Authors: Pat LaFontaine,Ernie Valutis,Chas Griffin,Larry Weisman
COMPANIONS IN COURAGE
Copyright © 2001 by Pat LaFontaine. All rights reserved. No part of this book may be reproduced in any form or by any electronic
or mechanical means, including information storage and retrieval systems, without permission in writing from the publisher,
except by a reviewer who may quote brief passages in a review.
Hachette Book Group
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A hardcover edition of this book was published in 2001 by Warner Books.
First eBook Edition: January 2001
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To the children who have fought and are fighting battles for life and health. May your bravery and courageous spirit be an
inspiration to others as they have been to me.
To my companions who are no longer with us. Thank you for your courage, inspiration, and friendship.
With love and gratitude to my personal companions in life:
My best friend and wife, Marybeth.
My hat trick of inspiration, Sarah, Brianna, and Daniel.
Thank you for your love and support.
Sincere thanks to the LaFontaine and Hoey families and to the dear friends in the communities where I lived and played. A
special thank you to Donnie Meehan and Marianne “Mokey” McCarthy.
To Fred, the golden retriever we had and loved for ten years. Dog lovers everywhere will understand how we miss him.
To my literary companions:
This book could not have been written without the tremendous commitment and support of a great group of people. Heartfelt
thanks to my friends Chas Griffin and Dr. Ernie Valutis for your research, writing, and guidance. And many thanks to Rick
Wolff, Larry Weisman, and Dan Ambrosio for pulling the whole project together.
To Michael J. Fox, a true gentleman in every sense of the word. Special thanks for bringing your courageous spirit to this
I would also like to recognize the contributions of John LaFontaine Sr., Arthur Pincus, Jim Johnson, Laurie Widzinski, John
Rufer, Alan Kaufman, Warner Books, Inc., Newport Sports Management, Inc., and the National Hockey League Inc. and NHL Players’
Association and their Hockey’s All-Star Kids program.
Genuine appreciation to those professionals who helped keep my mind and body together during some tough times: Dr. James Kelly,
Dr. Jeffrey Minkoff, Dr. Ronald Petersen, Dr. Ernie Valutis, Steve Wirth, Chris Reichart, Kevin Cichocki, and Vladimir Anoufriev.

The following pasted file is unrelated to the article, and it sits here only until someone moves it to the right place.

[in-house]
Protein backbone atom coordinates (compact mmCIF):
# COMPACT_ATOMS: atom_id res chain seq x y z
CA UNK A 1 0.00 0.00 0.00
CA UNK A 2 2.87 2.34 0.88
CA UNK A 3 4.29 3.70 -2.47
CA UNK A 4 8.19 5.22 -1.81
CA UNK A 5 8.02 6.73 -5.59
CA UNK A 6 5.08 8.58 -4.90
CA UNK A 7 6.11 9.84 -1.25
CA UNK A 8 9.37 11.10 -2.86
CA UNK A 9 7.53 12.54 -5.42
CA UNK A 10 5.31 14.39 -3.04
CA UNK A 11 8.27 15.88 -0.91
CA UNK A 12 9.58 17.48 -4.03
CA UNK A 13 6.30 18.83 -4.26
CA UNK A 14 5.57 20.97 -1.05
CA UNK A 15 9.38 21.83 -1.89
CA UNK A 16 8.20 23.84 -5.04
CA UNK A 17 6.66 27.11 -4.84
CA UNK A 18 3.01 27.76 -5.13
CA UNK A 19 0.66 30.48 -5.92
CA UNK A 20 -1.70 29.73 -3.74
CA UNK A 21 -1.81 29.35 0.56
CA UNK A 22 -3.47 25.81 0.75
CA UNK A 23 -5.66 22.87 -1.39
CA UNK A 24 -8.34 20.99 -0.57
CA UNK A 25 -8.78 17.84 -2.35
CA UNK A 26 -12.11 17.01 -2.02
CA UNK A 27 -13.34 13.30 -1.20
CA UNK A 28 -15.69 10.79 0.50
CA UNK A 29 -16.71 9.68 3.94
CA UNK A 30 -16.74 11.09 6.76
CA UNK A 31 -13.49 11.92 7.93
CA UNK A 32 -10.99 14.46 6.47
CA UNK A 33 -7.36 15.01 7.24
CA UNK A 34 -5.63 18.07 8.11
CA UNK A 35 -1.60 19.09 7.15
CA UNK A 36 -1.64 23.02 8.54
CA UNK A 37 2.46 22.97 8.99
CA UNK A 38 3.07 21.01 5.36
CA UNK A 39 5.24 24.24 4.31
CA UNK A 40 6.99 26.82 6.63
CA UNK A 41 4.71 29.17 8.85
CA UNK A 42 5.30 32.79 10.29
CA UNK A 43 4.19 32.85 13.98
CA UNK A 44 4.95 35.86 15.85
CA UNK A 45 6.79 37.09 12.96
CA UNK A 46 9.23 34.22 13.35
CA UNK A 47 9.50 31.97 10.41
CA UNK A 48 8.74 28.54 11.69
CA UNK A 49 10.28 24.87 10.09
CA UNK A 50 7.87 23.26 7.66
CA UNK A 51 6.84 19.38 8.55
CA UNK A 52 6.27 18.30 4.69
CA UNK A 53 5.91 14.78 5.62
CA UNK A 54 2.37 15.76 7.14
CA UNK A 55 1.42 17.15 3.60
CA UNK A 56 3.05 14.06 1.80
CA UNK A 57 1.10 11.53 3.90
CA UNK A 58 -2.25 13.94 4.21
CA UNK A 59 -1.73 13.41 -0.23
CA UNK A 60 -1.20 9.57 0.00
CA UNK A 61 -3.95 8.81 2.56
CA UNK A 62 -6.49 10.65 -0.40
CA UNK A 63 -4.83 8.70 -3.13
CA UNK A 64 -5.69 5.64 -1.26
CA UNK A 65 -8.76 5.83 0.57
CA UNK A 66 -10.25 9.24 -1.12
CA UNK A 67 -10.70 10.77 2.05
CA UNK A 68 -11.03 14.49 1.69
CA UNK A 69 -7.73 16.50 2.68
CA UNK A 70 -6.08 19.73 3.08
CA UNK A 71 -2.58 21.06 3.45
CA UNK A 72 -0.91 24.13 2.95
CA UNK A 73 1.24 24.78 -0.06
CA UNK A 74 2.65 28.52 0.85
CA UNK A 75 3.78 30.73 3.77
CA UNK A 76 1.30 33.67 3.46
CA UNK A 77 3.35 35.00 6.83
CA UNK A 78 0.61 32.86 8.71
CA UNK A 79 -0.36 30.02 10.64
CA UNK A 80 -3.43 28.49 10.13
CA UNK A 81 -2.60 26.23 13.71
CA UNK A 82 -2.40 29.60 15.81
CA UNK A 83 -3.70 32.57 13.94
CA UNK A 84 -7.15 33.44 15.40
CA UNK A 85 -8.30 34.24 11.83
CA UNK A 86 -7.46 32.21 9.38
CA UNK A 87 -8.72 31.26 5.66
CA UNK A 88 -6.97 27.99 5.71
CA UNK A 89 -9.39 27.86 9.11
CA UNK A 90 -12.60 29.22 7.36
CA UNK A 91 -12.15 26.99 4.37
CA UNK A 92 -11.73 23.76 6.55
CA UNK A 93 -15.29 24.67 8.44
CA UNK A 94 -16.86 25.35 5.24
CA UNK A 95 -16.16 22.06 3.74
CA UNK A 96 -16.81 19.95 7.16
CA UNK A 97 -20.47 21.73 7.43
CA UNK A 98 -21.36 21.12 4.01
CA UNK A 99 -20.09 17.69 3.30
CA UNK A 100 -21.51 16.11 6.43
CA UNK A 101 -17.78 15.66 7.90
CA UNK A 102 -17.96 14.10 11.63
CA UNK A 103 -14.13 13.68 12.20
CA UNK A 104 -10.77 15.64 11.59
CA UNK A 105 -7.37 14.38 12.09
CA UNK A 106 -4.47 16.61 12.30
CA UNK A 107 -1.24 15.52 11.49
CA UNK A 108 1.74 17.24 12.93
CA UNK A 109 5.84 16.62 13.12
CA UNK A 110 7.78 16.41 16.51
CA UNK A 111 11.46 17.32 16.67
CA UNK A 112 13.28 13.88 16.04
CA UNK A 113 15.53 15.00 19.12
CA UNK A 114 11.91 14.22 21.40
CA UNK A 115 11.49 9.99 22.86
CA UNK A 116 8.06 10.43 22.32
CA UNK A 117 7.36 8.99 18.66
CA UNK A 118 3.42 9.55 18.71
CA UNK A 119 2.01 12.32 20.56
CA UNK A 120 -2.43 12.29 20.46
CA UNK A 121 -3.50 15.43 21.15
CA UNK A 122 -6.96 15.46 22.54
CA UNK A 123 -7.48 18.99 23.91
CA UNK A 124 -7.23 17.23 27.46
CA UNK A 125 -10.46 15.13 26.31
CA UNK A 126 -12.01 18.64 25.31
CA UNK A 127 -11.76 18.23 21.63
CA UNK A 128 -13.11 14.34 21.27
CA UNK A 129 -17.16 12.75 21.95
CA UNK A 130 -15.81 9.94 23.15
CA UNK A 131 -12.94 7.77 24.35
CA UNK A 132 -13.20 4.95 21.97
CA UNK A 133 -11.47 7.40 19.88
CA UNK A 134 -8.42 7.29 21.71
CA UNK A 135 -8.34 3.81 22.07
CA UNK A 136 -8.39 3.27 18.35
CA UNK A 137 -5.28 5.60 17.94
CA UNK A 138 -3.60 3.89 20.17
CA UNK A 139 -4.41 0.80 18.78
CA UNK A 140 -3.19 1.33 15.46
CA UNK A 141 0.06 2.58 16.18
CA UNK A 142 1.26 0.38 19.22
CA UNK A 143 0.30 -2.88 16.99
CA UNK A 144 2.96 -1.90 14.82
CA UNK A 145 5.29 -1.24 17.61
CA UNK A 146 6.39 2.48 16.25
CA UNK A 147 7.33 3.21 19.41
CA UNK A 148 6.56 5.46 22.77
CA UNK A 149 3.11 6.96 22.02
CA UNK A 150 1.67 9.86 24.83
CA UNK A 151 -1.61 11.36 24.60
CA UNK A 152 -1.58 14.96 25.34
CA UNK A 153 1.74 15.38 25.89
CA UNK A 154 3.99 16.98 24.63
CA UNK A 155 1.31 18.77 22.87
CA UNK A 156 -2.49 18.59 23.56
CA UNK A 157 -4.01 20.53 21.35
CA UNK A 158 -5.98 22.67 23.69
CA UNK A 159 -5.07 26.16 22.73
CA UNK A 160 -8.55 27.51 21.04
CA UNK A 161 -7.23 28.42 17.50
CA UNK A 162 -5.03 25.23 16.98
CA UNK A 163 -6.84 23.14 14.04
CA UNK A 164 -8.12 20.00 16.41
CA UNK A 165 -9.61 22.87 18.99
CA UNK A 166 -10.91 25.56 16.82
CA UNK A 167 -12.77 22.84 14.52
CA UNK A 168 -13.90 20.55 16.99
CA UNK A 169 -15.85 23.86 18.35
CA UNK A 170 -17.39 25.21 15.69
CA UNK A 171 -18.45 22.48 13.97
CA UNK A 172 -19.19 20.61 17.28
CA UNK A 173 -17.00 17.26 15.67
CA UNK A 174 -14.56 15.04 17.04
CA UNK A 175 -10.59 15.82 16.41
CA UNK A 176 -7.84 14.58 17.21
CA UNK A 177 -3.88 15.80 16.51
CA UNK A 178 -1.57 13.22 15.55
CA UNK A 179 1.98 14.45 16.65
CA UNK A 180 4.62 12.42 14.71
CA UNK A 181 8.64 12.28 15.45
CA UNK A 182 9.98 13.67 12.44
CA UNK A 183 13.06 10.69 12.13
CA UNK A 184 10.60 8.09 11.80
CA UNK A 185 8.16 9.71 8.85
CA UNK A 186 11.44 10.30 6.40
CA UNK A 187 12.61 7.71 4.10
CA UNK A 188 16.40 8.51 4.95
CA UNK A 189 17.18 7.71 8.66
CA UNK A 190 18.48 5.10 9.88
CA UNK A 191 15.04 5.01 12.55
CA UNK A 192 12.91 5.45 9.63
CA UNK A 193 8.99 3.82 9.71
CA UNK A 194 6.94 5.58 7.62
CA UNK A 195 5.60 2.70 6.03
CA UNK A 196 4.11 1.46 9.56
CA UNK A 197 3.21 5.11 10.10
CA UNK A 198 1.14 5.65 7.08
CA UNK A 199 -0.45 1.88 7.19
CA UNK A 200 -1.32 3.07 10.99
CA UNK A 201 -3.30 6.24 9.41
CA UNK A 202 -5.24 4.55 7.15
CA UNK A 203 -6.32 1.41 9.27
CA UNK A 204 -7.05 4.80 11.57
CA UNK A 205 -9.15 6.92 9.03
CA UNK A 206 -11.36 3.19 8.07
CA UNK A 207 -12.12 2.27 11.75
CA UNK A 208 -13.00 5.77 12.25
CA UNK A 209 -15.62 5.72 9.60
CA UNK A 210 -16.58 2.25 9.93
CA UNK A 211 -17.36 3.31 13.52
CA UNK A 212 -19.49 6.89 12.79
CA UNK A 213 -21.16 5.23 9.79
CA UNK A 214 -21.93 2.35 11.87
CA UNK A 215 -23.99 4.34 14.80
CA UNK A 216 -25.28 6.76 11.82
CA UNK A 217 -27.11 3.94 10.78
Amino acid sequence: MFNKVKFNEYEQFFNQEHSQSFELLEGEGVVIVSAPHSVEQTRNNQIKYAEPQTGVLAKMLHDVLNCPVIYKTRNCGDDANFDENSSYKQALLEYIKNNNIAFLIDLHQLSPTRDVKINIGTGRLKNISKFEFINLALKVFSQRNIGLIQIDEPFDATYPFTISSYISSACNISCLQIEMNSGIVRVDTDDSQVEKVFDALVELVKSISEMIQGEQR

To each of the organizations I was associated with—New York Islanders, Buffalo Sabres, New York Rangers, TEAM USA, and Verdun
Juniors—and the teammates, coaches, trainers, and the many great fans.
To those athletes who have a passion for their sport as well as for helping those in need.
To all the unknown stories of courage and spirit that have yet to be told.
I’ve known Pat LaFontaine for a long time. Like most hockey fans (and most of you know by now that I’ve been an avid hockey
player and fan all my life) I admired Pat for his remarkable abilities on the ice—he always knew how to put the puck in the
net or how to spot a teammate and feed him a perfect pass. But as much as I admired Pat for his athletic abilities, it wasn’t
until we had a chance to work together on an episode of
that I truly became impressed with Pat LaFontaine the human being.
We had asked Pat to make a cameo appearance on the show, and during the course of the shooting there was a scene in which
we had to skate on the ice together. Now this was a time when Pat was recuperating from a serious head concussion and I remember
thinking to myself, “Please, God, whatever I do, please don’t let me accidentally knock him down!” Fortunately, my skating
skills held up and Pat finished the scene with me flawlessly and, most importantly, not injured.
But it was during this time that I had a chance to get to know Pat LaFontaine well, and it was quickly apparent to me that
this was a man who wanted to give a lot more to this world than just goals and assists. Pat is one of those unique people
who just flat out cares about other people, and in today’s world of selfish, highly egocentric “What’s-in-it-for-me?” professional
athletes, Pat is truly a breath of fresh air.
Up to that point, I had always followed his career. But then I really focused on Pat when he was with the New York Rangers.
And when he was finally forced to retire after suffering from another collision on the ice, I sat down and wrote a heartfelt
note to him.
I remember the letter quite well, because it was meant to praise Pat and to urge him to keep going in life, no matter what
kinds of obstacles are thrown in his way. But in truth—and what only I knew at the time—I was really writing about my own
battle with Parkinson’s and, in effect, was trying to affirm my own beliefs in my competitive spirit to keep going. Pat’s
decision to retire and move on with his life was virtually setting the stage for my own upcoming personal battle.
That’s why the people in this book and their stories mean so much to me. For the most part, these are not athletes whom you